Politics and International Relations
The purpose of this panel is to explore how minority exclusion has begun to open up fresh political fault lines within several Asian democracies. In particular, India and the Philippines, in recent years, have witnessed an unprecedented spurt in state encouraged or supported attacks on minority populations through extrajudicial measures and vigilant led activism. Duterte’s ‘Drug War’ and the Modi government’s support to ‘Gau Rakshaks’ (Cow protectors) have already taken a toll not only in terms of lives lost but, critically as well, in effectively undermining many of the safeguards that previously protected minority populations. Our panel will not only review the existing scholarship on this highly charged subject but will also debate how the alarming increase in such state backed anti-minority actions are impacting the quality of democracy in these Asian countries.
Levitsky and Ziblatt in How Democracies Die (2018), argue that ‘democracy’s assassins use the very institutions of democracy - gradually, subtly, and even legally - to kill it.’ (p.8) After the cold war, the crisis of liberal democracy is expressed as being ‘Illiberal Democracy’ by Zakaria (1997). Levitsky and Way (2002) describe the authoritarian regimes which have democratic elements as ‘Competitive Authoritarianism’. While hybrid regimes have been existing for long, what we are witnessing is that these regimes are becoming majority. In other words, the distinction between democracy and authoritarianism is fast blurring and raises questions about whether culturally diverse societies can survive under conditions of majoritarianism. To highlight and discuss these new conceptual, political and research challenges, this panel will explore as its case examples the recent happenings in India and the Philippines.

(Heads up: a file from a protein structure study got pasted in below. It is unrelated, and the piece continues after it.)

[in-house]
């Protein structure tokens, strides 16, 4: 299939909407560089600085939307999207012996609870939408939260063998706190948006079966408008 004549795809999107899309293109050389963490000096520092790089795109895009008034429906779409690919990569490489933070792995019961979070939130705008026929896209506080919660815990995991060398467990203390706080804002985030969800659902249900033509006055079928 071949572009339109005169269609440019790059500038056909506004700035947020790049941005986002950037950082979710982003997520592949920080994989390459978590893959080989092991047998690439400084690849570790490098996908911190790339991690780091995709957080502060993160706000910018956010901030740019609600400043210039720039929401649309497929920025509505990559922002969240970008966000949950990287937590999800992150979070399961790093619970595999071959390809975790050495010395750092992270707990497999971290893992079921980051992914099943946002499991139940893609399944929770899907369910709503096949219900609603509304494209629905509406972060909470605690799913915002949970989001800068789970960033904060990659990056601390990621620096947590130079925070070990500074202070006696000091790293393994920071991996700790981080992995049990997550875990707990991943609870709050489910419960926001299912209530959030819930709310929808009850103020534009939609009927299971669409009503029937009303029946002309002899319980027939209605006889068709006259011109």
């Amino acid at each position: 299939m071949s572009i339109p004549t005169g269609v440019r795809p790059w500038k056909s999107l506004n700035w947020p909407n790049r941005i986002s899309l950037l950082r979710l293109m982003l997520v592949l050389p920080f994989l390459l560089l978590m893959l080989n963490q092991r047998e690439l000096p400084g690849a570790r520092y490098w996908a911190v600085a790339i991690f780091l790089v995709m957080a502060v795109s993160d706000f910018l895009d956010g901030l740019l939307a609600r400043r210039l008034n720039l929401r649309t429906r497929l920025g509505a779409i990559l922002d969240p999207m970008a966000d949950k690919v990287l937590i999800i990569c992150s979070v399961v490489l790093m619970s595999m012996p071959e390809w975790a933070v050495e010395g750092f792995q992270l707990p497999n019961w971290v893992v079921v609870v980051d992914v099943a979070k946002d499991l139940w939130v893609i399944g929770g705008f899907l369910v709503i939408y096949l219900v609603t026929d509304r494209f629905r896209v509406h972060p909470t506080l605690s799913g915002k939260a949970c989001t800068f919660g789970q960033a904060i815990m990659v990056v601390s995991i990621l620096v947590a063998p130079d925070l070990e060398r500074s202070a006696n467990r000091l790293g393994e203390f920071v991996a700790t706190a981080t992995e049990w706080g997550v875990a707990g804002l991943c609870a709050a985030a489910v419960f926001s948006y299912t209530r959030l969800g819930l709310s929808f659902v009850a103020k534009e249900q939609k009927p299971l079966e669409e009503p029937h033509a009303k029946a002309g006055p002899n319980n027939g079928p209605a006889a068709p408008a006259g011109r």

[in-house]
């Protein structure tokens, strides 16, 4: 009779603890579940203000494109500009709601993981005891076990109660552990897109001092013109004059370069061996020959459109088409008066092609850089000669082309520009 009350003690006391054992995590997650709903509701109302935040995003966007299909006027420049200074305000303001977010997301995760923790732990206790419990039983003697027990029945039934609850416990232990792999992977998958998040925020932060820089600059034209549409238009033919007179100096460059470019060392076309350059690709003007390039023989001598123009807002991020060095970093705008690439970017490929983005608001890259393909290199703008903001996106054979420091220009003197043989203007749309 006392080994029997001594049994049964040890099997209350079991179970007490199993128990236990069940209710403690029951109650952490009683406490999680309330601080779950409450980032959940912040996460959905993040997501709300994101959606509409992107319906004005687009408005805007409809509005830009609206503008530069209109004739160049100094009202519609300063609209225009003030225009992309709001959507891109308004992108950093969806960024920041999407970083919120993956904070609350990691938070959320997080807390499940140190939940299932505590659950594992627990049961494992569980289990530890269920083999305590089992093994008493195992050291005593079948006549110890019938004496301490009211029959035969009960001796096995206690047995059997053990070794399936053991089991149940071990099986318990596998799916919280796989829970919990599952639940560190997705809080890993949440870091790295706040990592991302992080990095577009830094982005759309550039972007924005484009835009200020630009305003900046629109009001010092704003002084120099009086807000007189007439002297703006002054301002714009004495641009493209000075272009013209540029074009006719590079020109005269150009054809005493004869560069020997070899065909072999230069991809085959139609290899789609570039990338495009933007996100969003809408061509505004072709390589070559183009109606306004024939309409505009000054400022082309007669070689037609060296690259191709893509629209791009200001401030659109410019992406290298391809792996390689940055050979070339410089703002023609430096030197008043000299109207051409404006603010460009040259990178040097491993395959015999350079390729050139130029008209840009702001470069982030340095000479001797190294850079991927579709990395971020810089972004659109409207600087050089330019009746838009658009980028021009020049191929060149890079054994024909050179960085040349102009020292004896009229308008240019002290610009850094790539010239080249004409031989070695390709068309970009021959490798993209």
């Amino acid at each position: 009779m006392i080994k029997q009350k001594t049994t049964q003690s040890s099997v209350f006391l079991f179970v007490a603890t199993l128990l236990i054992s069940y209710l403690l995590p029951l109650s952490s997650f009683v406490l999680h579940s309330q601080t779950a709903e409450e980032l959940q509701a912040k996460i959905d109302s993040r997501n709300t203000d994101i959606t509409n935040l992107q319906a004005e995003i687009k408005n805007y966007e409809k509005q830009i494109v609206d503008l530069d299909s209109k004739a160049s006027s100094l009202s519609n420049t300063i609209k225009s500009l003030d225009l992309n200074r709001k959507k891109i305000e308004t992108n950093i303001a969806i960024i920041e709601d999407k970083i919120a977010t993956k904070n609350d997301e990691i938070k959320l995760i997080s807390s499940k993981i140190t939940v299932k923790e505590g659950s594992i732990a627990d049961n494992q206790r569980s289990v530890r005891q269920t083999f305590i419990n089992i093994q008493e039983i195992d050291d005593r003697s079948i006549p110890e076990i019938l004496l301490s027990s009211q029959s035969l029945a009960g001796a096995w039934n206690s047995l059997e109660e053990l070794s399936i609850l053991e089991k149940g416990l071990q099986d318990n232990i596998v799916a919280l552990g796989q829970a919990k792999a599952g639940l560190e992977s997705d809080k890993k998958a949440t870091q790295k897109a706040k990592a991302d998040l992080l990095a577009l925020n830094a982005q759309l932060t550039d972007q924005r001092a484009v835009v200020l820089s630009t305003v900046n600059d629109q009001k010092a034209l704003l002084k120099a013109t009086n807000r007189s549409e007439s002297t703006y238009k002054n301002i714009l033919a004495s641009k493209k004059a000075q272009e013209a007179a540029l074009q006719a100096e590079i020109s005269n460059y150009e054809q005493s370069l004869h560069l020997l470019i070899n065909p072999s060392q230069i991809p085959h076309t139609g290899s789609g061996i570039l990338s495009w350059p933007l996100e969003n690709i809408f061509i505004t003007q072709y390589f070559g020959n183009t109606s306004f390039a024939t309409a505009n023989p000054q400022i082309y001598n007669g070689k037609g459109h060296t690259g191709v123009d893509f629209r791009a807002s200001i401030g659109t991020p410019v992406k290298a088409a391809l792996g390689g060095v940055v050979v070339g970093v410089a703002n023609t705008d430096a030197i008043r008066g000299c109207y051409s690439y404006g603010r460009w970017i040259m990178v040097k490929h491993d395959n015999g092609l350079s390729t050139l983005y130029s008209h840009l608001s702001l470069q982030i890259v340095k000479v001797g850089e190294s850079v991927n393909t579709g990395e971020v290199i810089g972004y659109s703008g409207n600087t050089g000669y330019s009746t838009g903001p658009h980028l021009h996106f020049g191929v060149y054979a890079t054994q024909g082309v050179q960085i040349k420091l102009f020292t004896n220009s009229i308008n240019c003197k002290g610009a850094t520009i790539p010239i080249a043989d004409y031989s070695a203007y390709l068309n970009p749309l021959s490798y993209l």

Nakamizo’s paper analyzes the working and claims for cow protection by vigilante groups in India, who have been particularly active in lynching Muslims in India. Neyazi’s paper analyses the minds of Muslim minorities by focusing on the issues of trust in democratic institutions by Muslim minority from using the data from the 2014 elections studies. Tak’s paper focuses on Muslim politics in Kashmir by debating and outlining the broader context of political consciousness. Kusaka’s paper analyzes the structure of Duterte’s ‘Drug War’ in Philippines, by focusing on ‘social bandit-like morality’, the creation of ‘good citizens’ and the ‘immoral others’. Lastly, Imamura will compare and draw links between the current minority exclusion debates in India and the Philippines with similar contexts in Indonesian politics.